Luckily, the Shellback Caribbean rum people were in town staging an interactive mixology class. There, I could get tips on how make a really good cocktail.
So I headed for the event site, a few miles west on Pico Boulevard. The teacher, mixologist Tony Abou-Ganim, didn't start until we had warmed up (or cooled off) with the welcome drink, Tony's rum cocktail (above).
That recipe wasn't part of the class, but here are the ingredients: silver rum, orange and lime juices, simple syrup, Angostura bitters, nutmeg grated over the top and a mint garnish. "Bitters are like salt and pepper to a drink," Abou-Ganim said.
Then we went into a room lined with work tables covered with a battery of glasses and mixing tools (above), plus Shellback's two rums, one silver and one spiced; three types of syrup, mint sprigs, limes, lemons and other fruits to mix in or use as decoration.
The first lesson was how to make a mojito, not the simple version you usually get but one with greater depth of flavor, thanks to ginger syrup, the spiced rum and clementines.
Incidentally, I thought spiced rum sounded noxious, like over-the-top hot buttered rum, but Shellback's wasn't guilty. Its spicing and caramel flavors were smooth and delicate, and it wasn't sweet. To me, the silver rum seemed more highly flavored and, well, rummy. Both are from Barbados.
Following instructions, we muddled 8 mint leaves, 4 clementine slices, an ounce of ginger syrup and one of lime juice in a tall glass, then filled the glass with ice, added 1 1/2 ounces of spiced rum, stirred everything together and topped it off with a splash of club soda and a mint sprig. Then we offered a toast and drank our handiwork (above).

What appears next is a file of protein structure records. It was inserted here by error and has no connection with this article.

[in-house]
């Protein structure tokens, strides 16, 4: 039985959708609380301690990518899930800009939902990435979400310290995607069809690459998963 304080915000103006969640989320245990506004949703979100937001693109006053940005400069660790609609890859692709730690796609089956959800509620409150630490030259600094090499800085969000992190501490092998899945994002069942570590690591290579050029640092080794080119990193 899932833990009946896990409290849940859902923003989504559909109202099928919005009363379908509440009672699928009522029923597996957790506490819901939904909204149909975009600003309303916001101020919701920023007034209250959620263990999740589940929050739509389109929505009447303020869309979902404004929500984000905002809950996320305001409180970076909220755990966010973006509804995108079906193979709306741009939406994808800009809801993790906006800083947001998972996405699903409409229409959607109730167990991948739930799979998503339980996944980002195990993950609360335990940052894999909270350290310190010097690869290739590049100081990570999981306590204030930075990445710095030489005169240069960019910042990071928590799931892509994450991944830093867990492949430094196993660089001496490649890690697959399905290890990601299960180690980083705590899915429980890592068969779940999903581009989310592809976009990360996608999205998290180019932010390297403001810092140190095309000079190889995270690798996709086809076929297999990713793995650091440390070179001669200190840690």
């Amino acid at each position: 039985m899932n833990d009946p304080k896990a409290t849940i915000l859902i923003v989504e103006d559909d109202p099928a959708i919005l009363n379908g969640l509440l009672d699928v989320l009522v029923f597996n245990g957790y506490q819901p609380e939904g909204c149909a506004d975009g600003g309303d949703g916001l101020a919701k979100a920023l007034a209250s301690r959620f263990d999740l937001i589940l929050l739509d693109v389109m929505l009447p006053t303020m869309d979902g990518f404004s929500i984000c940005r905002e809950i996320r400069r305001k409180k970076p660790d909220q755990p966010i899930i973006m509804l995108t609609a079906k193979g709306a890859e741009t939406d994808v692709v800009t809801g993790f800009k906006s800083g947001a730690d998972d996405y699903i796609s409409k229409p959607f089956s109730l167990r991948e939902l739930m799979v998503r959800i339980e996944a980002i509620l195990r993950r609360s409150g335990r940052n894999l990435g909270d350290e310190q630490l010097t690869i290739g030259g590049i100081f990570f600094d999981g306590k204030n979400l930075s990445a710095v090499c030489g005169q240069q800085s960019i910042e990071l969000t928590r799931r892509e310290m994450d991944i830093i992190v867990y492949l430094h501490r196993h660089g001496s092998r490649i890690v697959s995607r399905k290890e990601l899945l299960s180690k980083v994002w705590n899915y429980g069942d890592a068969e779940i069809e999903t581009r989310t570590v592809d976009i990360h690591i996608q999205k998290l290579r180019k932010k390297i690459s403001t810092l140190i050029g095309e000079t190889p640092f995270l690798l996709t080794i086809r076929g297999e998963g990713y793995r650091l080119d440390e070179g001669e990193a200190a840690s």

(To make the ginger syrup, boil 2 cups water and 2 cups sugar with 1 cup chopped peeled ginger until the sugar is dissolved, then cool this and strain out the ginger.)
Abou-Ganim also makes a cinnamon-flavored syrup (follow the same pattern as for the ginger syrup, replacing the ginger with cinnamon sticks). We put this into First Mate (above) along with apple juice, lemon juice and spiced rum, shook the mixture with ice and poured it over fresh ice in a tall glass.
The finish was a spritz of ginger beer. "Add just enough to tickle the drink," Abou-Ganim advised. The clunky apple slice I balanced on the edge of the glass should have been a thinly sliced apple fan.
Then it was time to concoct our own drinks according to a basic formula, which is one part each of syrup and lime or lemon juice and two parts of alcohol. Then you add fruit or whatever else you want, plus a garnish.
Above is the strawberry daiquiri I came up with. It's a little weak in the garnish, but that will get better with practice--lots of practice.
BARBARA'S STRAWBERRY DAIQUIRI
2 strawberries, sliced lengthwise, plus more for garnish
2 to 3 clementine slices, quartered
1 ounce simple syrup
1 ounce lime juice
2 ounces silver rum
Place the strawberries, clementine slices and syrup in a cocktail shaker and muddle thoroughly. Add the lime juice and rum. Add ice and shake well.
Strain into a stemmed cocktail glass and garnish with additional strawberry slices.
Makes 1 serving.